In the early days of Cybertron, a movement is growing, with Megatron at its head. Your Major Spoilers review of Transformers #3 awaits!
Writer: Brian Ruckley
Artist: Angel Hernandez/Cachet Whitman
Colorist: Joana LaFuente
Letterer: Tom B. Long
Editor: David Mariotte/Tom Waltz
Publisher: IDW Publishing
Cover Price: $3.99
Release Date: April 17, 2019
Previously in Transformers: High above Cybertron, the planet’s inner moon unfolds to become a gigantic energon harvester, a magnificent show for Bumblebee and his new friend. Meanwhile, Megatron is assembling a new security force, but rumors abound about the new team.
“BUMBLEBEE CAN BE WRONG.”
After Brainstorm’s untimely death, Megatron has leveraged fear and public opinion into a little bit of power for himself, assembling an Ascenticon security force of his own, separate from the Autobots who nominally protect Cybertron. Worse still, his first group of volunteers includes Quake, historically a Targetmaster known for brutality and stupidity, in that order. Orion Pax is concerned, but gets immediately waylaid by Froid, a psychoanalyst who has grave concerns about Megatron’s militia. At the same time, Bumblebee continues acting as a mentor to new ‘bot Rubble, who has to choose his alt-mode, but is distracted by one of Cybertron’s moons. Windblade explains that he’s just psyched about being a mentor, but Rubble is more concerned with disappointing everyone. Something very strange is up with Rubble, as well, as Megatron’s enforcer Chromia has placed a tracking device in his communicator, while Orion “Not Yet Optimus Prime” Pax sets out alone to commune with a seemingly inert robot called Codexa.
VERY, *VERY* TALKY
A new continuity can be daunting, especially for a franchise of this depth, with this many characters. and the danger of falling into a spiral of various oncversations is very real. It’s also a trap into which this issue trips face-first, with every page loaded with exposition and discussion, even of things that are already clear within the story. The mystery behind Rubble is an interesting one, but it’s hard to get invested in it with the sheer amount of dialogue throughout this issue, from Ironhide and Orion discussing Sentinel Prime’s leadership style to Bumblebee’s discussion with Rubble, then a discussion ABOUT Bumblebee’s interactions with Rubble followed by a discussion about Rubble… It’s just too much. Even the appearances of fan-favorite Transformers (including Matthew-favorite Soundwave) can’t quite get past the hurdle of the word balloons. I enjoy the art, though there is the distracting detail of alt-modes to get around, such as Bumblebee (whose alt-mode is shown here, a triangular holofoil vehicle first seen back in the first episodes of the 1984 cartoons) having body parts that are clearly bits of a Volkswagen. Hernandez and Whitman do manage to get a great deal of expression out of the strange ‘bot faces and faceplates, though, and characters like Orion and Megatron look quite good under their respective pens.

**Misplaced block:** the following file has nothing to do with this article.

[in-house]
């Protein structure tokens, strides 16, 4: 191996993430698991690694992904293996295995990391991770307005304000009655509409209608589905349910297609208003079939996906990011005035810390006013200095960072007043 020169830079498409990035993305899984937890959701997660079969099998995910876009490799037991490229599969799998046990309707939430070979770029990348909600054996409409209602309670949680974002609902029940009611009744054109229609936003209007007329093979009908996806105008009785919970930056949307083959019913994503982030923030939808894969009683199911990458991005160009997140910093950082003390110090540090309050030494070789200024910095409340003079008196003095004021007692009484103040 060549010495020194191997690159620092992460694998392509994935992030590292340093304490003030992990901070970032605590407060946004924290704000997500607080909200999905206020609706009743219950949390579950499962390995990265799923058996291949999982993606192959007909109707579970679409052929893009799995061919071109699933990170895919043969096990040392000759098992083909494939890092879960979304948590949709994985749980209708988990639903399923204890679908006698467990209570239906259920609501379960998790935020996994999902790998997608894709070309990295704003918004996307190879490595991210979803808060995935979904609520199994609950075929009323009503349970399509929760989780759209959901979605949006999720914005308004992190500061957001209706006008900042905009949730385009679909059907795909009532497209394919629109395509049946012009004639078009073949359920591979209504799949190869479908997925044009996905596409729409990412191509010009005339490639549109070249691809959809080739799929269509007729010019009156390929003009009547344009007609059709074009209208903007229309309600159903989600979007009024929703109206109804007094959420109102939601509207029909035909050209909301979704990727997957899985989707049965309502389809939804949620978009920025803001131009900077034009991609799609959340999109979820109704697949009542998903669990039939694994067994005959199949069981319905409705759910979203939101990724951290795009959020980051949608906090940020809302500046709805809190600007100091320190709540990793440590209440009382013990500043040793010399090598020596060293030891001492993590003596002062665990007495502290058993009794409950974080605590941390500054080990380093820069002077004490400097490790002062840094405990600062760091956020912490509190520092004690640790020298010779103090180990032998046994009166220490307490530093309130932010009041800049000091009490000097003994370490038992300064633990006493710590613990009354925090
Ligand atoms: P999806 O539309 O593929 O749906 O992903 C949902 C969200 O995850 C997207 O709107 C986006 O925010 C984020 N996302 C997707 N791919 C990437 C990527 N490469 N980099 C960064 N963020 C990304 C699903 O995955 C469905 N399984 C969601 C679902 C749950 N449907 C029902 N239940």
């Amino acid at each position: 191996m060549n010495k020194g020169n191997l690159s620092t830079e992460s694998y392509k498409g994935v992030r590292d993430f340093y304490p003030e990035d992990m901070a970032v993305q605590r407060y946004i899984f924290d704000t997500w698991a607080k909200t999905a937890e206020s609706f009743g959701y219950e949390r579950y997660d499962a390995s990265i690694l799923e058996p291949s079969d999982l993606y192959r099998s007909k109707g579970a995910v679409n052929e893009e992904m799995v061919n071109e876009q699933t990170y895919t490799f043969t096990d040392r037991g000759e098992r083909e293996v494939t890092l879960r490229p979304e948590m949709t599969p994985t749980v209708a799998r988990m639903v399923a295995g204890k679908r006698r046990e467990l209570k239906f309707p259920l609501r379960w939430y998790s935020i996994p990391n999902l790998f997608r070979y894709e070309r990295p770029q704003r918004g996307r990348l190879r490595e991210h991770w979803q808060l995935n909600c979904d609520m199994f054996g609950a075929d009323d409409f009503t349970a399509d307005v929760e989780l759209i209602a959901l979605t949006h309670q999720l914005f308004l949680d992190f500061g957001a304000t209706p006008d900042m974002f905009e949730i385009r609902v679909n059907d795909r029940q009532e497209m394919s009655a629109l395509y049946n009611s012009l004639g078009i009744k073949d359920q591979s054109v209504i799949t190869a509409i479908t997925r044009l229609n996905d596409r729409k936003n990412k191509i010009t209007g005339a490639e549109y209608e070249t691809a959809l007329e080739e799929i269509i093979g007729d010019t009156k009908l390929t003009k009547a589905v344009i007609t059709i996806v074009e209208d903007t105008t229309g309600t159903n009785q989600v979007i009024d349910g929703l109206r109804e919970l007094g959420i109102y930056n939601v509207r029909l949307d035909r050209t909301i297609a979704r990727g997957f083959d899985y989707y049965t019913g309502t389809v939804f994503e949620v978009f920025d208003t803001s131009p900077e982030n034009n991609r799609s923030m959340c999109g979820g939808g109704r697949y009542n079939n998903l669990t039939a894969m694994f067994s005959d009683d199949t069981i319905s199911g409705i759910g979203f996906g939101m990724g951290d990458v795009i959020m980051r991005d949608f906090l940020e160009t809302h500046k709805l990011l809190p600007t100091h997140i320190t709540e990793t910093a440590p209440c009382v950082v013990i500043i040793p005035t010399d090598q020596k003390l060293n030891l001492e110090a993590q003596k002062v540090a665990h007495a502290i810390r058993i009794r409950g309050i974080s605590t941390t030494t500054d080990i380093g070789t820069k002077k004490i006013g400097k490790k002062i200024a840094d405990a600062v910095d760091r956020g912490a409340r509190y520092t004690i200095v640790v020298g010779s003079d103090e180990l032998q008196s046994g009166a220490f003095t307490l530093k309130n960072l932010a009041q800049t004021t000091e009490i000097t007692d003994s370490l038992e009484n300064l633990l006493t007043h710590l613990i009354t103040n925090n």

BOTTOM LINE: NOT QUITE THERE YET
There are a lot of fascinating details that have popped up in the first three issues of the new era, but it feels like the writer’s enthusiasm to get them all on the page have led to extended infodumps that bring the issue to a screeching halt more than once. Transformers #3 isn’t a terrible issue, but it is an awkward and wordy one where even the best parts of the art feel like they’re buried in an avalanche of descriptions, making for a choppy and hard-to-get-into read, earning 1.5 out of 5 stars overall. I’m still convinced that the seeds of something impressive are here and I’m hoping that the creators can get the bugs worked out sooner rather than later, as whatever is going on with Rubble and the murder mystery seems to have potential.
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This issue features a LOT of characters and even more dialogue, with little in the way of plot progression or incident, making the read a bit of a slog.